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Eamon Ryan in Dublin last month. Sam Boal
Oil and Gas

Ireland can 'take on this Putin regime' by cutting Russian fossil fuel imports, Eamon Ryan says

UN secretary-general Antonio Guterres said today that “addiction to fossil fuels is mutually assured destruction”.

ONE OF THE best ways Ireland can “actually take on this Putin regime” is to increase renewable energy and stop buying Russian coal, oil and gas, the Environment Minister has said. 

Eamon Ryan said Ireland’s reliance on imported fossil fuels is “what is putting us most at risk”. 

Ireland doesn’t directly import a lot of natural gas or oil from Russia, but Britain and Europe both import a lot of gas and oil from the country. About 40% of European gas comes from Russia and 27% of its oil.

“Ultimately, one of the best ways we can actually take on this Putin regime is to stop sending the hundreds of millions of euros we send every day for the imported coal, oil and gas that Russia exports and helps fund this war,” the minister told RTÉ radio’s Morning Ireland.

He said this is not only helps Ukraine will also help Ireland become independent and “protect us from reliance on those imported fossil fuels”. 

Under the government’s Climate Action Plan, 70-80% of Ireland’s electricity will come from renewables such as wind and solar by 2030. 

Emissions generated from electricity must fall by between 62% and 81% by 2030 compared to 2018. 

The Department of the Environment today launched the Maritime Area Consent regime and called for applications to develop the first offshore wind farms around the Irish coast. 

Renewable energy developers can apply for Maritime Area Consents and, if approved by the minister, they can apply for permission from An Bord Pleanála. 

The first MACs are due to be issued in the second half of this year, the department said. 

The minister said earlier there will be six wind farms on the east coast of the country and one on the west coast. 

The projects will be subject to planning permission and an auction process. Ryan said the projects could be up and running within four years. 

“Our sea area is seven times our land area. We have one of the windiest places on the planet,” the minister added. 

Speaking at the opening of the MAC application process today, Ryan said it has never “been more vital” to use Ireland’s “vast offshore wind resource to create renewable energy”. 

“The development of our offshore wind energy capacity will lessen, and eventually eradicate our dependence on imported fossil fuels, and bring an unprecedented reduction in CO2 emissions for a climate neutral future,” the minister said. 

11% of Ireland’s electricity was powered by coal in February, more than twice the level in the same month last year. 

Latest figures from Gas Networks Ireland show that wind generated 53% of the country’s electricity in February. This figure was 33% in January. 

The record-high wind figure led to a reduction in electricity generated by gas – dropping from 45% in January to 28% in February.

About 27% of Irish demand for gas is met with supply from the Corrib gas field, according to Gas Networks Ireland.

The other 73% is met with supply from Britain.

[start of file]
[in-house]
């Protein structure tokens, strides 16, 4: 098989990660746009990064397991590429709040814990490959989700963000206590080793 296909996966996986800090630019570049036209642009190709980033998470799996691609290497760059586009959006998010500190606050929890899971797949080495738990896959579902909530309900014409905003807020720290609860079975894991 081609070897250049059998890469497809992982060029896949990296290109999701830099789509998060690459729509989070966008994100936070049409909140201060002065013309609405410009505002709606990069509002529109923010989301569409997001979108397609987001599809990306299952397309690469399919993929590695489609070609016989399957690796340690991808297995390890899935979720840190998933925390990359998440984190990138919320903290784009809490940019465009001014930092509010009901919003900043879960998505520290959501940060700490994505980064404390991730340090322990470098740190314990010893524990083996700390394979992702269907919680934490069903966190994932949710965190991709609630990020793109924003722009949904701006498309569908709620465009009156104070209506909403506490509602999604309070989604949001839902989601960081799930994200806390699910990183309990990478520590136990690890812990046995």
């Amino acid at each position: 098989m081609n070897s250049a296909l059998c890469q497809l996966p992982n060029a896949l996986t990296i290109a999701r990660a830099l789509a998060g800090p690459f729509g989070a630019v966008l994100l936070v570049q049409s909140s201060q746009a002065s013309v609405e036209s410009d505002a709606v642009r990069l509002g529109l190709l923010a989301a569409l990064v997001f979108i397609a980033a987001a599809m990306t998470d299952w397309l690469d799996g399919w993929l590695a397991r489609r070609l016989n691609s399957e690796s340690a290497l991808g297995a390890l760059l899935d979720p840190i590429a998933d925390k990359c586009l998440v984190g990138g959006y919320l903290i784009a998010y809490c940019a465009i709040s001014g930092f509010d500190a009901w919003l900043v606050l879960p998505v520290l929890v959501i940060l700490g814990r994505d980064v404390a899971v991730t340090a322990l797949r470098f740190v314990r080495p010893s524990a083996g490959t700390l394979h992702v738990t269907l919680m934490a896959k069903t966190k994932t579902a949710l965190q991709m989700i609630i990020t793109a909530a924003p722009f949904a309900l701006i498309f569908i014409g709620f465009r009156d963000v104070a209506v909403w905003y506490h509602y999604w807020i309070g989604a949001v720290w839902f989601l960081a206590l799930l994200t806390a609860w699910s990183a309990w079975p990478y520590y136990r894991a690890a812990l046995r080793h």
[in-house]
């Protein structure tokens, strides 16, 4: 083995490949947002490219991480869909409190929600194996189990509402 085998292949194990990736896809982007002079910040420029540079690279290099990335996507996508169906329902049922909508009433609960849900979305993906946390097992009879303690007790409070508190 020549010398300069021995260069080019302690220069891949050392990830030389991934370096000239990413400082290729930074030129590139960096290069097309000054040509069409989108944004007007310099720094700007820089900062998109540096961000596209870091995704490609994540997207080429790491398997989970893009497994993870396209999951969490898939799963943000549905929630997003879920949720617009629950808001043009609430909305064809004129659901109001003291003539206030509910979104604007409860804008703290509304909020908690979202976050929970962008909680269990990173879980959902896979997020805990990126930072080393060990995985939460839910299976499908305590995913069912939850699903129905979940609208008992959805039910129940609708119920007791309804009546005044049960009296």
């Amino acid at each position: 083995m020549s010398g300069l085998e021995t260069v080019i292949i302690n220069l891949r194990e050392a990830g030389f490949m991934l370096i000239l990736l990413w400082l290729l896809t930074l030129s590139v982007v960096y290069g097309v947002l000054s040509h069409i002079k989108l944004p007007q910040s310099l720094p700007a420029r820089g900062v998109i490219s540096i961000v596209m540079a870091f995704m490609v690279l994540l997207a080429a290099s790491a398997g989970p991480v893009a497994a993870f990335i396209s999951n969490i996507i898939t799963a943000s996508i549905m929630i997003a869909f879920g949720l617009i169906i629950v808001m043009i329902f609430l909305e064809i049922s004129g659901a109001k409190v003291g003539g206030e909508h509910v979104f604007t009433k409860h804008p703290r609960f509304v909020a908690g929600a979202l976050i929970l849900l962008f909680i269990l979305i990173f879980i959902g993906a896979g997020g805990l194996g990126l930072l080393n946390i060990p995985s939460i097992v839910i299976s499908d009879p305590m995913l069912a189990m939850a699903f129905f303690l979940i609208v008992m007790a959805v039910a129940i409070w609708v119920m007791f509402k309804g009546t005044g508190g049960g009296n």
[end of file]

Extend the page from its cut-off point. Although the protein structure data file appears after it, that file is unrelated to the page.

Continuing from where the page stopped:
Ireland imports all of its oil from abroad, about 70% of it in the form of finished petrol and diesel products, according to a 2020 report by the Sustainable Energy Authority of Ireland.

Most of these imports come from Britain. 

The EU recently proposed a plan to cut Europe’s dependence on Russia for fossil fuels by two-thirds by the end of this year.

‘Mutually assured destruction’

UN secretary-general Antonio Guterres warned today that countries scrambling to replace Russian oil, gas and coal supplies with any available alternative may fuel the world’s “mutually assured destruction” through climate change.

Guterres said the “all-of-the-above” strategy being pursued by major economies to end fossil fuel imports from Russia because of its invasion of Ukraine could kill hopes of keeping global warming below dangerous levels.

“Countries could become so consumed by the immediate fossil fuel supply gap that they neglect or knee-cap policies to cut fossil fuel use,” he said by video at an event organised by the Economist weekly.

“This is madness. Addiction to fossil fuels is mutually assured destruction.”

Germany, one of Russia’s biggest energy customers, wants to increase its supply of oil from the Gulf and speed up the building of terminals to receive liquefied natural gas.

In the US, White House spokesperson Jen Psaki earlier this month said the war in Ukraine was a reason for American oil and gas producers to “go get more supply out of the ground in our own country”.

Guterres said that “instead of hitting the brakes on the decarbonisation of the global economy, now is the time to put the pedal to the metal towards a renewable energy future”.

His comments came as scientists on the UN’s Intergovernmental Panel on Climate Change began a two-week meeting to finalise their latest report about the world’s efforts to curb greenhouse gas emissions.

The most recent report from the IPCC released last month said that the impacts of climate change are already causing severe and widespread disruption around the world. 

Additional reporting by Press Association.  

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